Principles of Celestial Navigation

### A Day in the Life of a Navigator » Dead Reckoning Plot

A Navy navigator’s major concern is the accurate determination of the ship’s position. But it is not enough to know only the present position; equally important is calculating the ship’s position for a desired time in the future. For this, the navigator obtains the ship’s approximate present or future position by using a Dead Reckoning Plot.

In the U.S. Navy, a DR plot is always started from an established position; that is, an estimated position or a fix. In the U.S. Navy, only ordered courses and ordered speed are used to determine a DR plot. The effect of current is not considered in determining a DR position.

Although some of the details of dead reckoning are beyond the scope of this module, let’s look at our navigator making a DR plot.

Chief Sheedy: I’m now going to take you through a day in the life of a navigator. The last electronic fix we have is at 0400. The position was 31 degrees 08 North. I’m now going to plot that on the Universal Plotting Sheet. The longitude was 053 degrees 52 decimal 2 minutes West. I’m now going to put a triangle around my fixed position, since it was an electronic source fix GPS.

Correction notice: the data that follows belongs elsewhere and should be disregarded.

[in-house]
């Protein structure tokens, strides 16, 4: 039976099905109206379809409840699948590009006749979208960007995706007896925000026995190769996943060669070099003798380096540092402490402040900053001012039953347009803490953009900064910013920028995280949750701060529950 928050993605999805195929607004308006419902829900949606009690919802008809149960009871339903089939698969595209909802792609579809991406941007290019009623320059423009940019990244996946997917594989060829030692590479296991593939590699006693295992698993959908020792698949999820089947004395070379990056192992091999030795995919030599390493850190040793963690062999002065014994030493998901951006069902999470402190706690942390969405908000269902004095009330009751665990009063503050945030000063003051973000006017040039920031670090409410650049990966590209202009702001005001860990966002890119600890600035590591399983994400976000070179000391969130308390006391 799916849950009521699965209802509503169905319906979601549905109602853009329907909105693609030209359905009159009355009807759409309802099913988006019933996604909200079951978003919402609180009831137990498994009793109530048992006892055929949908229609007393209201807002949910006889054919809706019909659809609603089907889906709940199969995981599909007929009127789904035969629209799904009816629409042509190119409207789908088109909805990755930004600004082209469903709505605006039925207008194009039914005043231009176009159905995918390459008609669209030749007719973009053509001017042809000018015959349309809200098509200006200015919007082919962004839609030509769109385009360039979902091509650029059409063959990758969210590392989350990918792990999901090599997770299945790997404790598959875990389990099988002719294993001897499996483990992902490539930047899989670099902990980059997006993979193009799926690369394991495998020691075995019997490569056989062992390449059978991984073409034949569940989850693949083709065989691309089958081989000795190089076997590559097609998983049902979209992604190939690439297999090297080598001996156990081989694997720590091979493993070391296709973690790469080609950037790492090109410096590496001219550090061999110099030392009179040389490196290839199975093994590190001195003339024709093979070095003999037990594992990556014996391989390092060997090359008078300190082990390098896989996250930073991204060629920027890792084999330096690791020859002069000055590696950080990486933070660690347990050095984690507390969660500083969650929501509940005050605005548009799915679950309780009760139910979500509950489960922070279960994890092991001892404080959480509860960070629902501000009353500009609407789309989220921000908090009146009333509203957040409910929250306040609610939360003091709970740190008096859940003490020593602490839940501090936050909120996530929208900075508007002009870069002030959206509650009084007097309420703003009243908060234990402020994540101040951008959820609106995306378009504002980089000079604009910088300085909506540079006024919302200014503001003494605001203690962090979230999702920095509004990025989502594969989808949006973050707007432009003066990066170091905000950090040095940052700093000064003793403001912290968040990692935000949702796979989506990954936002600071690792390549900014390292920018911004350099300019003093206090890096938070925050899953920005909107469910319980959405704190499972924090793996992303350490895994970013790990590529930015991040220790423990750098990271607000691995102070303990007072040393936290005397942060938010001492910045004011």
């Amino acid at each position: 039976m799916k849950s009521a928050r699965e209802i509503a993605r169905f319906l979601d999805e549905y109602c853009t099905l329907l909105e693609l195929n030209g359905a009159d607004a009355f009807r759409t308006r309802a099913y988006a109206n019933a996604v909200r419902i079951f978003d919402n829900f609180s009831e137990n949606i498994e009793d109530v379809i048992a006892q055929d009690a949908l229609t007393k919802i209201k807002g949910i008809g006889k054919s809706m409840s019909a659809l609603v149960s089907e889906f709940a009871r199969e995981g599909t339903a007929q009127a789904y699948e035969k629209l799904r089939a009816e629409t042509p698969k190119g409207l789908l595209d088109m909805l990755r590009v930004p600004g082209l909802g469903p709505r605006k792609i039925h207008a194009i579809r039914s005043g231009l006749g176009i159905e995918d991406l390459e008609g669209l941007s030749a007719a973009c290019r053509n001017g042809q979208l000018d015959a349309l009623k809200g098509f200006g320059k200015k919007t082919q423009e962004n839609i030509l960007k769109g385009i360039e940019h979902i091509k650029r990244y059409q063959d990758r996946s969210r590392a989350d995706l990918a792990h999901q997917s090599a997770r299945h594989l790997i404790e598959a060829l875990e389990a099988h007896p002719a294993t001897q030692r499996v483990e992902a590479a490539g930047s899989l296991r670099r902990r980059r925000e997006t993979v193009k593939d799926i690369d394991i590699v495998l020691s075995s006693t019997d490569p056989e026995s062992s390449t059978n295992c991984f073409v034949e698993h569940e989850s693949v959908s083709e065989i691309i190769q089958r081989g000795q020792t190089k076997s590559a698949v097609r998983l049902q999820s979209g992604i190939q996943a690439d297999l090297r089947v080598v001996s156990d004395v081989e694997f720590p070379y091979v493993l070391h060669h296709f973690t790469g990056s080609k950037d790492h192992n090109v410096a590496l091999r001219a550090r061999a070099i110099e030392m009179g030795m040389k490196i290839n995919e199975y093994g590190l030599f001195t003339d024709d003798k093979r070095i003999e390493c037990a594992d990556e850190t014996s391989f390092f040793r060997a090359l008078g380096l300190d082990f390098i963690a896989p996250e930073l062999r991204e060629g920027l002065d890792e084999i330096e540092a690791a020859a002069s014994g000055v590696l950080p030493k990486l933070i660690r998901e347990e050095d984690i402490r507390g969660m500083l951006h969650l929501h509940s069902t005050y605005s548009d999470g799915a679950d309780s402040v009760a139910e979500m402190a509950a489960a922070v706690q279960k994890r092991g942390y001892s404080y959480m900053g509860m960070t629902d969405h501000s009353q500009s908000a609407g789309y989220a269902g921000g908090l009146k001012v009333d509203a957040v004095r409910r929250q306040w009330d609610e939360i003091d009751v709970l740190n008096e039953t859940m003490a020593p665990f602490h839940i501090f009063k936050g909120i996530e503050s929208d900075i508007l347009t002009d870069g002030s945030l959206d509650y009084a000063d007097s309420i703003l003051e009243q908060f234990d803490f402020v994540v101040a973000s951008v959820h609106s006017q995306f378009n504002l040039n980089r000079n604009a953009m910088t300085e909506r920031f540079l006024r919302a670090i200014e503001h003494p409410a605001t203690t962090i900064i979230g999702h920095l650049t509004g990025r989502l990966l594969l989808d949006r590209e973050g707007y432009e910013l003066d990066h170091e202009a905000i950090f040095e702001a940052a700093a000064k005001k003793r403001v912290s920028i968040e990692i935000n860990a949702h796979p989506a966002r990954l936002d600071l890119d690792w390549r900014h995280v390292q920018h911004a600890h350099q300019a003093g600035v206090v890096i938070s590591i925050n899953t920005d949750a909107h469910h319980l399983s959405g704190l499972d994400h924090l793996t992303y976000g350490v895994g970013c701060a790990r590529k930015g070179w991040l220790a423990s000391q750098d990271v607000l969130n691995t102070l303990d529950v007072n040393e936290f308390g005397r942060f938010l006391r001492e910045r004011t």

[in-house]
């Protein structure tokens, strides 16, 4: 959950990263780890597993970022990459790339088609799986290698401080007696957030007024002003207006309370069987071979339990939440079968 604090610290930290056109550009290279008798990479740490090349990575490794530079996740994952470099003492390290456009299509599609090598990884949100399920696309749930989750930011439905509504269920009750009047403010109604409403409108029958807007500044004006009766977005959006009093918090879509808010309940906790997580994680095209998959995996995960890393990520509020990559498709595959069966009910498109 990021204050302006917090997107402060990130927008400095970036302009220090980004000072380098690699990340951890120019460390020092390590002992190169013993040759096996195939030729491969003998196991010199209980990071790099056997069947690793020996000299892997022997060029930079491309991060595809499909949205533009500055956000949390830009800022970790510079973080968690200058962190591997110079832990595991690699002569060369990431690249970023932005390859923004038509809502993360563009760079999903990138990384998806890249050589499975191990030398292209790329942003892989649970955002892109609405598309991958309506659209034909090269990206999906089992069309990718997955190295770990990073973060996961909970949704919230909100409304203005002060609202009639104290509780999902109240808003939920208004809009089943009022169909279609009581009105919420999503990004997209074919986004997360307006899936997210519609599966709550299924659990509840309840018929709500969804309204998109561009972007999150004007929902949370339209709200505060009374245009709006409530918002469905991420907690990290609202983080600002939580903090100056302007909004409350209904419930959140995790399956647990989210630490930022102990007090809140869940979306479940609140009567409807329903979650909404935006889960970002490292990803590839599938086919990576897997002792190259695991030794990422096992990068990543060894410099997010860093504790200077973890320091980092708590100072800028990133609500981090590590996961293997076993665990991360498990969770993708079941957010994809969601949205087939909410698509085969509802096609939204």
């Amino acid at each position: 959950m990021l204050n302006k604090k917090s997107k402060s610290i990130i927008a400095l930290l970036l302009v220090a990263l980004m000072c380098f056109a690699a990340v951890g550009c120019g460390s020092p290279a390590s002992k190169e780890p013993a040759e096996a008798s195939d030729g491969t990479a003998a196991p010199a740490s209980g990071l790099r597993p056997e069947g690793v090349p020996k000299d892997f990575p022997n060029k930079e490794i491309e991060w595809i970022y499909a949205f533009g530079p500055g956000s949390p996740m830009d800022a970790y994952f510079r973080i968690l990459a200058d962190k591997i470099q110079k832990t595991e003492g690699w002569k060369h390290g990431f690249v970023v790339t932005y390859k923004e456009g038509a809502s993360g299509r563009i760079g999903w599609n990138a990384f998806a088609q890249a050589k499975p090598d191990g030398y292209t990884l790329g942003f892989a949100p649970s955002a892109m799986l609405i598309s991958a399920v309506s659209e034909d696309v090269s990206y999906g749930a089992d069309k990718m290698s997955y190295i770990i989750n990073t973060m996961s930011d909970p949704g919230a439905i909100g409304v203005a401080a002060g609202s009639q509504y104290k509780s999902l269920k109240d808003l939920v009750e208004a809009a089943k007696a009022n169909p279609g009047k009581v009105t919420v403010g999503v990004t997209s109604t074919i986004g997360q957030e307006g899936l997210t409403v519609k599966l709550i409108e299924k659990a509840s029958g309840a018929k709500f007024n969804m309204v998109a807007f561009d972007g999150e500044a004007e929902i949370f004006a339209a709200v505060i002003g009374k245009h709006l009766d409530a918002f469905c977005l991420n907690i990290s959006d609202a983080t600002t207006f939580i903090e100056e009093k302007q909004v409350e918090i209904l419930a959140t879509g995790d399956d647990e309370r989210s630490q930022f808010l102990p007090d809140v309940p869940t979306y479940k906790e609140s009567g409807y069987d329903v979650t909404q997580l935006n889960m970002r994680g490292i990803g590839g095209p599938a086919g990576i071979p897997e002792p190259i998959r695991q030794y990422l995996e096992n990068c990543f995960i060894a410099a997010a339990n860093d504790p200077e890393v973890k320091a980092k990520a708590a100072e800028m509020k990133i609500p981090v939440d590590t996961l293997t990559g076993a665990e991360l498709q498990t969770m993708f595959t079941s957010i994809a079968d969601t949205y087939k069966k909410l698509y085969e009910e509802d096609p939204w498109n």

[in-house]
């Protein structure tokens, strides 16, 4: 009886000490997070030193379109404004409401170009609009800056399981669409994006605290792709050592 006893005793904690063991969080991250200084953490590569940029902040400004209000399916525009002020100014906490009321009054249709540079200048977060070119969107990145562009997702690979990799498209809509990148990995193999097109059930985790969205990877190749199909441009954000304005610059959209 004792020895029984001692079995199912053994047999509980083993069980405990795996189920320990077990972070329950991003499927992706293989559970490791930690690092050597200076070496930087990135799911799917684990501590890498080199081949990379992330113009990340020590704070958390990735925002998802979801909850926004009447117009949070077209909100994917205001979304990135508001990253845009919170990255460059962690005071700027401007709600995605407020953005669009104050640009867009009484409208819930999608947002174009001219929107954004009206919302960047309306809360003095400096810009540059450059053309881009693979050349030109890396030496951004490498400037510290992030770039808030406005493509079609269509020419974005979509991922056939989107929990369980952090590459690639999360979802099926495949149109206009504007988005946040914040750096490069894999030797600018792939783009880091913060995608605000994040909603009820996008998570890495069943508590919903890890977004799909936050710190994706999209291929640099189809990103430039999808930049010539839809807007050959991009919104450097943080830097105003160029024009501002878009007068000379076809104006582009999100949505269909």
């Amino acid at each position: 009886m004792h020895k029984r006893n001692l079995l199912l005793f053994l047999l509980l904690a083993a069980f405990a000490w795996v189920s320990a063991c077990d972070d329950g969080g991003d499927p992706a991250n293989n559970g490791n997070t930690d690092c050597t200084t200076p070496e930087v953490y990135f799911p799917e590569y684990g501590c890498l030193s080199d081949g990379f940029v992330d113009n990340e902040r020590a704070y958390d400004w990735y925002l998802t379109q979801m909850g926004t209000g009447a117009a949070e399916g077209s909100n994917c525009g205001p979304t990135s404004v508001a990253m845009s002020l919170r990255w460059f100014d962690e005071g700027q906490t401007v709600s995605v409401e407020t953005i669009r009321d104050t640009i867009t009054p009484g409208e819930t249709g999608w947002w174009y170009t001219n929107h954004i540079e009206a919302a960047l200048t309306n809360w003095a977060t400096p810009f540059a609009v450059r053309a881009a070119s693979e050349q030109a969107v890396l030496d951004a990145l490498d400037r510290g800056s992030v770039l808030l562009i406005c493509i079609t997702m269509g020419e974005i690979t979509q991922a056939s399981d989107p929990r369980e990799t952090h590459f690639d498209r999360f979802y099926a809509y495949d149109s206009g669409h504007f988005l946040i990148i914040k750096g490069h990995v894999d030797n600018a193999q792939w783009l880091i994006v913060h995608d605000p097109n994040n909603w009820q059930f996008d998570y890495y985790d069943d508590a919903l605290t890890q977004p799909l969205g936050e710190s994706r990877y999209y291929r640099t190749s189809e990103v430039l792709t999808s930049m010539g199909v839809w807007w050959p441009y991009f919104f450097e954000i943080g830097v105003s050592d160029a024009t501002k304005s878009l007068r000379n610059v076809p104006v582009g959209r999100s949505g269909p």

In the Navy, we label our fixes based on the type. A triangle is an electronic fix, a square is an estimated position, a circle is celestial or visual. A half circle is dead reckoning. In the Navy we have six rules to dead reckoning. We do one every course change, every speed change, every fix or running fix, every line of position, DR out two fix intervals each fix, and plot label the course and speed. I’m now going to show you how we do that.

In our scenario, our course is 315 degrees, so we’re going to go 315 degrees true. Our speed in 6 knots, or 6 minutes latitude. Now I’ll get my 6 minutes. That’s where we’ll be at 0500, 06, 07, 08. Add the half circles. The DR times go diagonally: 0500, 0600, 0700, 0800.